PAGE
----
“There is some one already swimming out yonder,” said Wilhelm. “He stands it bravely. That is an excellent swimmer!”

“Here lie his clothes,” remarked another.

“How!” exclaimed Wilhelm: “this is Otto Thostrup’s coat! But Otto cannot swim; I have never been able to persuade him to bathe. Now, we will out and make a nearer acquaintance.”

“Yes, certainly it is he,” said another; “he is now showing his skill.”

“Then he must have been all night in the wood,” exclaimed Wilhelm. “Yes, indeed, he’s a fine bird. Does he fly us? He shall pay for this. Good morning, Otto Thostrup,” criedhe; “have you lain all night in the water, or in any other improper place? To quit friends without saying a word does not appertain to the customs of civilized people. Since you, therefore, show yourself such a man of nature, we will carry away your garments; it cannot annoy you in puris naturalibus to seek us out in the wood.”

Otto raised his head, but was silent.

“Now, will you not come forth?” cried Wilhelm. “Only kneeling before each of us can you receive the separate articles of your dress, so that you may again appear as a civilized European.” And saying this he divided the clothes among the others; each one held an article in his hand.

“Leave such jokes!” cried Otto with singular earnestness. “Lay down the clothes, and retire!”

“Aye, that we will, presently,” returned Wilhelm. “You are a fine fellow! You cannot swim, you say. Now, if you should not kneel”–

“Retire!” cried Otto, “or I will swim out into the stream, and not return again!”

“That might be original enough,” answered Wilhelm. “Swim forth, or come and kneel here!”

“Wilhelm!” cried Otto, with an affecting sigh, and in a moment swam forth with quick strokes.

“There he shoots away,” said one of the party. “How he cuts the waves! He is a splendid swimmer!”

Smiling they gazed over the expanse; Otto swam even farther out.

“But where will he swim to?” exclaimed, somewhat gravely, one of the spectators. “He will certainly lose his strength before he returns the same distance.”

They unmoored the boat. Otto swam far out at sea; with quick strokes of the oars they rowed after him.

“Where is he now?” cried Wilhelm shortly afterwards; “I see him no longer.”

“Yes, there he comes up again,” said another; “but his strength is leaving him.”

“On! on!” cried Wilhelm; “he will be drowned if we do not come to his help. Only see–he sinks!”

Otto had lost all power; his head disappeared beneath the water. The friends had nearly reached him; Wilhelm and several of the best swimmers flung from themselves boots and coats, sprang into the sea, and dived under the water. A short and noiseless moment passed. One of the swimmers appeared above water. “He is dead!” were the first words heard. Wilhelm and the three others now appeared with Otto; the boat was near oversetting as they brought him into it. Deathly pale lay he there, a beautifully formed marble statue, the picture of a young gladiator fallen in the arena.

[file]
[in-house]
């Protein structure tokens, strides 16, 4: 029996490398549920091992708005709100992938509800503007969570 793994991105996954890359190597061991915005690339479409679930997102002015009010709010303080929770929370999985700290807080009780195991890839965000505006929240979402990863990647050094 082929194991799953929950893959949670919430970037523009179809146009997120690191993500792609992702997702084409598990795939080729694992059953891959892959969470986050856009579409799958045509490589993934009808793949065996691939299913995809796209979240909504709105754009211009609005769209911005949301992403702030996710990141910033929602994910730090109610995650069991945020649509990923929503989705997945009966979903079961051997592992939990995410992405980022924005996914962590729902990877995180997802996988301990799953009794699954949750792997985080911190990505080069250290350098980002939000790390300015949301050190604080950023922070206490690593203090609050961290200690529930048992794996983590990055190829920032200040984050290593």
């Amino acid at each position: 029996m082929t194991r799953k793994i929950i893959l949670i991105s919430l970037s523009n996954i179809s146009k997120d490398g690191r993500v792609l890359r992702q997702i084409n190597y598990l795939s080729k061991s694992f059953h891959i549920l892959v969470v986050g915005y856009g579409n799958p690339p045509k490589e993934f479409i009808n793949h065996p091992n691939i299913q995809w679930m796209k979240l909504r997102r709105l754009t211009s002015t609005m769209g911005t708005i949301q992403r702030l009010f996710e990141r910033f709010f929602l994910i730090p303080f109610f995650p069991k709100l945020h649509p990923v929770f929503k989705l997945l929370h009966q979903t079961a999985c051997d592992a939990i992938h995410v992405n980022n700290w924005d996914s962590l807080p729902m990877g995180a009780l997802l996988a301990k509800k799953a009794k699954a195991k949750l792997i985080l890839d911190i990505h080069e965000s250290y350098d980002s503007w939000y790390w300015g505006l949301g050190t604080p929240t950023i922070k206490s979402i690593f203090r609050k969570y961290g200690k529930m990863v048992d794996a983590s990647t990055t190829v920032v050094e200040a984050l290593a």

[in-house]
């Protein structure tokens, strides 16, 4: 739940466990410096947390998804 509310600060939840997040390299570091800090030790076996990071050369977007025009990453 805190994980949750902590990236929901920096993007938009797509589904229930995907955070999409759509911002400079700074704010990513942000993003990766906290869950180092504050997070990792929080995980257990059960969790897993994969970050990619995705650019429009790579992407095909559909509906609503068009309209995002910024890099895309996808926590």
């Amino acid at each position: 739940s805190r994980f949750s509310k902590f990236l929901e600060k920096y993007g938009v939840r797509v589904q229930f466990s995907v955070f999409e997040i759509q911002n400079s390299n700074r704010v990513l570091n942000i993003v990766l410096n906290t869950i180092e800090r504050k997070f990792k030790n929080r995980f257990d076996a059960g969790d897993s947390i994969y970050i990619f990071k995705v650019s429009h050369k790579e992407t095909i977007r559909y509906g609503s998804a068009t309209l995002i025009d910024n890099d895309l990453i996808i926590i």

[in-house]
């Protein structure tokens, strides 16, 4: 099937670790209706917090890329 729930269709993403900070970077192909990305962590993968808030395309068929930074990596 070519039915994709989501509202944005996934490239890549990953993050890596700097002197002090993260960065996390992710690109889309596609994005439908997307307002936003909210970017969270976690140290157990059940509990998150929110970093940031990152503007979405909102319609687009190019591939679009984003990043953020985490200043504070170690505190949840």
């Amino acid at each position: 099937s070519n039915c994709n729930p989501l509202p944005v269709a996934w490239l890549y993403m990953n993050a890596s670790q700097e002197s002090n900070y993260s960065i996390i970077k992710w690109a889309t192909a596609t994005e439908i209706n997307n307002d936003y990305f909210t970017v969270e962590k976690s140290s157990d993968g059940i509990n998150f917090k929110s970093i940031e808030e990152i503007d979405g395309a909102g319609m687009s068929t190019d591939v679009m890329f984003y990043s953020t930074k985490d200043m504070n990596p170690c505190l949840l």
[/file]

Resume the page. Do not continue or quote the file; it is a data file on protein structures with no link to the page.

The friends busied themselves about him, rubbing his breast and hands, whilst two others rowel toward the land.

“He breathes!” said Wilhelm.

Otto opened his eyes; his lips moved; his gaze became firmer; a deep crimson spread itself over his breast and countenance; he raised himself and Wilhelm supported him. Suddenly a deep sigh burst from his breast; he thrust Wilhelm from him, and, like a madman, seized an article of dress to cover himself with; then, with a convulsive trembling of the lips, he said to Wilhelm, who held his hand, “I HATE YOU!”


–“Art thou Prometheus, pierced with wounds? The Vulture thou that tugs at his heart?” J. CHR. V. ZEDLITZ’S Todtenkranze.

Not half an hour after this adventure a carriage rolled toward the city–a large carriage, containing three seats, but, beside the coachman, there was only one person within. This was Otto; his lips were pale; death, it is true, had touched them. Alone he dashed forward; his last words to Wilhelm had been his only ones.

“He has lost his wits,” said one of the friends.

“It is a fit of madness,” answered another, “such as he was seized with at the examination, when he only sent in a scrap of white paper for the mathematical examination, because he felt himself offended by the inspector.”

“I could quite vex myself about my stupid joke,” said Wilhelm. “I ought to have known him better; he is of a strange, unhappy character. Give me your hands! We will mention to no one what has occurred; it would only give occasion to a deal of gossip, and wound him deeply, and he is an excellent, glorious fellow.”